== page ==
When the Nike Metcon launched in 2015, it had a wrap up the midfoot to provide grip for rope climbs, but it didn’t have a heel clip.
Because more athletes began to wear the shoe while doing handstand push-ups, designers saw the opportunity to create a feature that reduced friction on the wall during the movement.
Then they lowered the offset to 4mm for the Metcon 3 to provide more support under bars that were getting seriously heavy.
The use of haptic technology on the upper came along in the 4. The rubberized tri-star shapes added strategic durability to high-wear areas like the toe box and sides, and left mesh for breathability and flexibility in other spots.
For the 5, designers are including an insert that offers more elevation to accommodate for even heavier lifts and higher reps.
Improving the Nike Metcon has been an incremental task. That’s partly because it’s a beloved shoe (in fact, many Nike athletes have called it the “perfect shoe”), and partly because it follows the progress of the sport of training.
Athletes are getting faster and stronger. Loads are getting heavier and movements are getting harder and more varied.
Thus, since the Metcon 1, the challenge has always been to push the boundaries of stability, durability and comfort to continue to support the evolution of training.
Throughout the design and engineering process for the Metcon 5, Nike’s top CrossFit athletes — including three-time Fittest Man on Earth, Mat Fraser, and six-time CrossFit Games athlete Lauren Fisher — and everyday athletes put the Nike Metcon 5 through more than 9,000 hours of hardcore testing.
They maxed lifts, hammered out 400s, did wall ball after wall ball, burpee box-jumped and more.
Additionally, grip, traction and abrasion-resistance testing was done in the Nike Sport Research Lab to make sure the data validated the design updates. The resulting shoe isn’t just the most durable iteration of the Metcon, it’s Nike’s most stable, most durable shoe period.
• The haptic chain-link pattern on the upper can better withstand the abuse of rope climbs.
• The tongue has more cushioning for better support and lock-down.
• A directional pattern on the rope wrap provides exceptional grip (or catch) during rope climbs and allows for a smoother slide during descents. The peak is also higher, so there’s more surface area to provide grip and durability.
• A wider heel improves stability during heavy squats, snatches, cleans and shoulder-to-overhead movements.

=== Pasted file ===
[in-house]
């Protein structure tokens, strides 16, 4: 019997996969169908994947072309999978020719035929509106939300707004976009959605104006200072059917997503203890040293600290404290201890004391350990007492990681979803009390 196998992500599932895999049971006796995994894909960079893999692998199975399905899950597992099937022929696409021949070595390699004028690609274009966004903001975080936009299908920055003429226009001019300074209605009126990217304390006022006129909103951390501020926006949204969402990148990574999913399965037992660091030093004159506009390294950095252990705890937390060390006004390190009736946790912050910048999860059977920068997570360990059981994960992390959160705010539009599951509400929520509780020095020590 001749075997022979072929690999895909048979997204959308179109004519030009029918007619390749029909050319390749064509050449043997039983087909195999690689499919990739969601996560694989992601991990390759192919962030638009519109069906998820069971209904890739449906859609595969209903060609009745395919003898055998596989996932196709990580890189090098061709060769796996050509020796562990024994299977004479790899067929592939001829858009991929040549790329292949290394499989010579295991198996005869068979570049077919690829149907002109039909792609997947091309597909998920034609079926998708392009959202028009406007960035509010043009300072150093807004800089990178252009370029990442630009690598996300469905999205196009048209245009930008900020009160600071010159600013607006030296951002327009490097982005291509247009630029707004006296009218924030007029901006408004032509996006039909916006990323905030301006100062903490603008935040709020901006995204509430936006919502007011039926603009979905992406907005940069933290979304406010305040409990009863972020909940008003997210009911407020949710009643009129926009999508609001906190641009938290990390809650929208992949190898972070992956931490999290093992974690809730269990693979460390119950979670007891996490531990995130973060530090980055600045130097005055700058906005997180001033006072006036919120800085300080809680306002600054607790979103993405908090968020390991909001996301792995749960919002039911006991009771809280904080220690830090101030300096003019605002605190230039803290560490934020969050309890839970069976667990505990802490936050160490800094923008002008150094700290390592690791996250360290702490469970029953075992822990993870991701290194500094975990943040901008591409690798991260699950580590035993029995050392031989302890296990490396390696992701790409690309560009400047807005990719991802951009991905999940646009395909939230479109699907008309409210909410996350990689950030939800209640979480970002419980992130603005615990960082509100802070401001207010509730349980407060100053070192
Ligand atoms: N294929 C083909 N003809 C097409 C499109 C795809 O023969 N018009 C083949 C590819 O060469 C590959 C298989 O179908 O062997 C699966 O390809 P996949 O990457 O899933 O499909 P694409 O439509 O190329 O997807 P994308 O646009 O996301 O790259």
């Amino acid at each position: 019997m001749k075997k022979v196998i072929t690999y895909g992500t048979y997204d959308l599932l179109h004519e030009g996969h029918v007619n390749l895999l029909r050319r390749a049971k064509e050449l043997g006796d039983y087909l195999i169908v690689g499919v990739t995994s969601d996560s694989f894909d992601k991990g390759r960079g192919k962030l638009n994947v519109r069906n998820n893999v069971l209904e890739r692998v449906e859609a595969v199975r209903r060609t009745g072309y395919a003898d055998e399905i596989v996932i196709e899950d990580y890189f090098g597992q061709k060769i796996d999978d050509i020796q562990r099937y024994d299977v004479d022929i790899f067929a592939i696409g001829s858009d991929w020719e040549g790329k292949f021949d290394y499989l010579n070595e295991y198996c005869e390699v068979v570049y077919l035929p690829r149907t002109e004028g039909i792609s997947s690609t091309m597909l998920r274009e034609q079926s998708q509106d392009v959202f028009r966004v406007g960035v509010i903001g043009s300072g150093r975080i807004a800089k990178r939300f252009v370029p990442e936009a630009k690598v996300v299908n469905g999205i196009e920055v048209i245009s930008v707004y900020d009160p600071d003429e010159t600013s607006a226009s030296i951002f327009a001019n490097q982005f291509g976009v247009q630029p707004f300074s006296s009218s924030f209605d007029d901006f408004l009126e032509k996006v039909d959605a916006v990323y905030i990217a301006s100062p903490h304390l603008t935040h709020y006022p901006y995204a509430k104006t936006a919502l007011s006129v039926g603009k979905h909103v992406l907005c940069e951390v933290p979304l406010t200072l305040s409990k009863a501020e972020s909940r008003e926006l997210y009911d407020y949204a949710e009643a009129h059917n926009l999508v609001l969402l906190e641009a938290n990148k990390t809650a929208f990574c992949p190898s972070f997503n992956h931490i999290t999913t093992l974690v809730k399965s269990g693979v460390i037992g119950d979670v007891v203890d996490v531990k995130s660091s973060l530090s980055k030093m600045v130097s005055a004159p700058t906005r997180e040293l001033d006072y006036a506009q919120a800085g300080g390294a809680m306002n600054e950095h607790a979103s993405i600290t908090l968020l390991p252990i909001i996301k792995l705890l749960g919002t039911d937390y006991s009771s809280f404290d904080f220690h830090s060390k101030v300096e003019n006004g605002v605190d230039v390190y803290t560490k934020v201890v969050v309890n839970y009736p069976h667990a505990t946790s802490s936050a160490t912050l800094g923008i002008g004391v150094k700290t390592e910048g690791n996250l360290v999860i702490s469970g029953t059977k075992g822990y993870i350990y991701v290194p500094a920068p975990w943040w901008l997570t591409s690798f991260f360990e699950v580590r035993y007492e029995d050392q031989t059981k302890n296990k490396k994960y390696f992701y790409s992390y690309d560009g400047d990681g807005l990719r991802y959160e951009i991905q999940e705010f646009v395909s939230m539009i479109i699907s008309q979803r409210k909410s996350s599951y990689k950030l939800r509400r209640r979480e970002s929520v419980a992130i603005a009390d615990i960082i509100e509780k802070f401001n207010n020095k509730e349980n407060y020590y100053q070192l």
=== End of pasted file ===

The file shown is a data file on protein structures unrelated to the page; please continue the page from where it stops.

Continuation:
• A Nike Hyperlift insert gives an additional 8mm lift for men and 6mm for women to further improve stability. The higher offset helps you to maintain heel-to-ground contact and balance, which can create strong stability during heavy lifts as well as high-rep squats, wall balls, thrusters and even rowing.
• The dual-density drop-in midsole is softer and more flexible in the forefoot. This adds comfort and protection during high-impact moves like double-unders, box jumps, burpees and more.
• A new pattern on the outsole, made of a stickier rubber in the forefoot and a more durable rubber in the heel, improves linear traction during sled pushes and sprints. Both rubbers add durability over weak points and prevent wear down.
• The Metcon logo also got a refresh. It’s bigger, sleeker and more prominent.
• The heel clip hasn’t changed (so there’s no getting out of HSPUs).
Though the hope is that athletes will continue to think the Metcon is perfect, Nike will continue to evolve the silhouette alongside the sport of fitness.
“I really didn’t think there was much to improve from the Metcon 4. As soon as I got the 5, it became my new favorite,” says Fraser, who is launching his second PE with the 5.
“It’s the little things: the thickness of the new tongue that holds my foot in place, the new traction pattern that gives me exactly what I’ve been looking for to reduce slipping …the attention to detail makes this an amazing shoe.”
The Nike Metcon 5 is available for NikePlus and NTC Pro Members June 27, and globally July 8.